Beautification project could be completed during Hwy. 108 project

Photo by Chad Koenen
The Henning City Council heard an update on a potential beautification project in downtown Henning. 

By Chad Koenen


The Henning City Council got its first look at a plan to beautify the downtown Henning area as part of the 2024 Highway 108 project.

During its regularly scheduled meeting on Monday, Aug. 1, the city council heard from representatives from MnDOT, as well as beautification committee members. Since the road was being torn up and replaced, the project was a chance for Henning to redo portions of its downtown area. 

“It’s a chance of a lifetime to sort of rebuild and redo some things (to enhance) downtown,” said a representative from MnDOT. 

Representatives from MnDOT said the goal of enhancing the downtown area was to make it appealing for local residents and to help and get people to stop in town.

Among the items being discussed by the committee was using boulevard trees and vegetation to help with traffic calming and creating a location for bicycles or pedestrians. In the business district, the committee felt that the use of color in the boulevard with a mix of vegetation, benches and other structural elements would support tourists and community members walking, biking and relaxing within the corridor.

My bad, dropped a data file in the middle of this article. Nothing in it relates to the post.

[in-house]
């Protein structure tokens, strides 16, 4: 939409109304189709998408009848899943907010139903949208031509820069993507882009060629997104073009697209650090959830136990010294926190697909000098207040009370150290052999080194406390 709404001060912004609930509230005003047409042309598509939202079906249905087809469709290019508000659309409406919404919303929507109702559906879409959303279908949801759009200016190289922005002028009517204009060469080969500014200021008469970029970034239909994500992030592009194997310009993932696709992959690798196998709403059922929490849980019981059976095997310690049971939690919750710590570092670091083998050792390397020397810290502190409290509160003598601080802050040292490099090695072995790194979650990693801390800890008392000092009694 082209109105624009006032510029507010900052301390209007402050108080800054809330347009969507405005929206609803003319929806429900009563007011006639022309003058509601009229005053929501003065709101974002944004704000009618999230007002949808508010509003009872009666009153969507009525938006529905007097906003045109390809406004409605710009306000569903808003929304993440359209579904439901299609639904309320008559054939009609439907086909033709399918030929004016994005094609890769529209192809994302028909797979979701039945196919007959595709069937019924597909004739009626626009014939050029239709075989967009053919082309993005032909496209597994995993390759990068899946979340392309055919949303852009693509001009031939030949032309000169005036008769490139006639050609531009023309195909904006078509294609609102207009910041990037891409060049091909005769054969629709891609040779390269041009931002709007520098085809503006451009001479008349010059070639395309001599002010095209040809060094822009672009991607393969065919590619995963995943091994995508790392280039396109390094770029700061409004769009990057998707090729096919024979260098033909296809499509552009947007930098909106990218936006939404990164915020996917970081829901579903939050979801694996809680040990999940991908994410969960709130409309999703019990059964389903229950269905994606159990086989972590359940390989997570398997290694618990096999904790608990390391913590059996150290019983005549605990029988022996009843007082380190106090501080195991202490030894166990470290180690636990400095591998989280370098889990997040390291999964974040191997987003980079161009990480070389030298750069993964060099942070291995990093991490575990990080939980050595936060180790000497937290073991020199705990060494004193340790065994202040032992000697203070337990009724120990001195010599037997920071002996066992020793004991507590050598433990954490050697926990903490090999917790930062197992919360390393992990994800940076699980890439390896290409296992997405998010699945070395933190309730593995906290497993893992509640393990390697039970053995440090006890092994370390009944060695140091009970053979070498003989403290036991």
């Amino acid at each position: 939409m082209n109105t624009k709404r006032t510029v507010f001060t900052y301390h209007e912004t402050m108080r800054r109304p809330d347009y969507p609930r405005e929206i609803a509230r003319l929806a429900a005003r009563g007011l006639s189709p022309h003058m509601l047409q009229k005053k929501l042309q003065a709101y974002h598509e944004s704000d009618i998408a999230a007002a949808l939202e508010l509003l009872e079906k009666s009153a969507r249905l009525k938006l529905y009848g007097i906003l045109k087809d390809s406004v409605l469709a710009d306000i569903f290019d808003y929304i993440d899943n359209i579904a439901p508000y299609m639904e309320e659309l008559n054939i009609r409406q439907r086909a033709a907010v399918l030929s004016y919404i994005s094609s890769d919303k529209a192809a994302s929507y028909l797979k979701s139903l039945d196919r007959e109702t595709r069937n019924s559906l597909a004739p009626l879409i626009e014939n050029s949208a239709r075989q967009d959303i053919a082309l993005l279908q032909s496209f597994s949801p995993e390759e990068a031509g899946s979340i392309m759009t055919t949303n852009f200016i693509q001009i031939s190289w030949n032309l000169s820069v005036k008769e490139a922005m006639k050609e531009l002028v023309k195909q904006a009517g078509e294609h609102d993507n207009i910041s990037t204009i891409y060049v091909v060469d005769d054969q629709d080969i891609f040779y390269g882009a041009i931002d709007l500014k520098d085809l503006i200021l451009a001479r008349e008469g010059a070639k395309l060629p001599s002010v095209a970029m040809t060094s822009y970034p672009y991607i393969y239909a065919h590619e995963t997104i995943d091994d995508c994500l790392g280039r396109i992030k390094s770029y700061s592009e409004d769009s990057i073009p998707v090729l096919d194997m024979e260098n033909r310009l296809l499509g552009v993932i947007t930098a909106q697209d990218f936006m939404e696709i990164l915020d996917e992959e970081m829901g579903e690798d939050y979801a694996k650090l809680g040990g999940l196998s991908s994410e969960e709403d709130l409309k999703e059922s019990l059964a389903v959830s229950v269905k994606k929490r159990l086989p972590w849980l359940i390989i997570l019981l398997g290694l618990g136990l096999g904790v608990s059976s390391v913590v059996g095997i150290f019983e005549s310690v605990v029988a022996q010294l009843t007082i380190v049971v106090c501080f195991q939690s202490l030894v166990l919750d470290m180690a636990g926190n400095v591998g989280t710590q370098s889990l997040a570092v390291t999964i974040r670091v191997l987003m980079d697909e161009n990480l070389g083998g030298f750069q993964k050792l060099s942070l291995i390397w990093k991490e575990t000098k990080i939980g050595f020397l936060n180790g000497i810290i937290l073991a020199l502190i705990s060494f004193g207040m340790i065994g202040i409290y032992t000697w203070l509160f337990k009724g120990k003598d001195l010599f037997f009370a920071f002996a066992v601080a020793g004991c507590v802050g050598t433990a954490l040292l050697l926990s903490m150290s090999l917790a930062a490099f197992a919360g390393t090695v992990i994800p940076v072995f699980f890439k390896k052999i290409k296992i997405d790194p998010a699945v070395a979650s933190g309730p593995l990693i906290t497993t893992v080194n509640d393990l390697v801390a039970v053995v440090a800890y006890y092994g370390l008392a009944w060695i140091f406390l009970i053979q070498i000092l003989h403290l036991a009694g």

Representatives from MnDOT said they have not looked into firm costs for the decorative projects, but the plan was just a concept being developed. The representatives said the concept was a starting point and was something they wanted the city and affected business owners to be comfortable with in regards to things like benches and weeding vegetation. 

Several committee members said the goal was to provide low maintenance planters and trees to enhance the downtown area. Many of the questions about the trees and flower pots revolved around who was responsible for maintaining, watering and weeding the vegetation.  

“(Our goal was to) make what is going to happen as attractive as possible instead of big concrete sidewalks.”

Heather Ewart

Councilwoman Tammy Fosse said there have been a number of ideas for how to take care of the vegetation along the Highway 108 project for things like weeding in the future, but there are not firm plans to date.

Henning Mayor Darren Wiese encouraged the committee to hold a public meeting and visit with the affected downtown businesses about the project to get their input about what may be put in front of their business. 

Public comment

For the first time in several months the city council answered questions and provided information during the public comment period of its meeting. 

The first person to address the city council was Chelsey Waskosky who provided the city council with a copy of a recent article in the Fergus Falls Journal. The article cited an unnamed city council member who reportedly contacted the newspaper about what they felt was a lack of employees in the city. The unnamed person also said the police chief was helping to mow in town and highlighted an ambulance department investigation that was closed last year.

Waskosky said her concerns revolved what she termed as inaccurate statements in the story, which later said 11 of the 14 members of the ambulance crew had a positive view of where the ambulance service was going. 

“Why would someone, who I thought was suppose to be for our community and represent it, want to cast a shadow over the town, the city employees and emergency departments,” said Waskosky. “What satisfaction, or good, comes from this article. I feel this article has tarnished the City of Henning, the community and city departments.”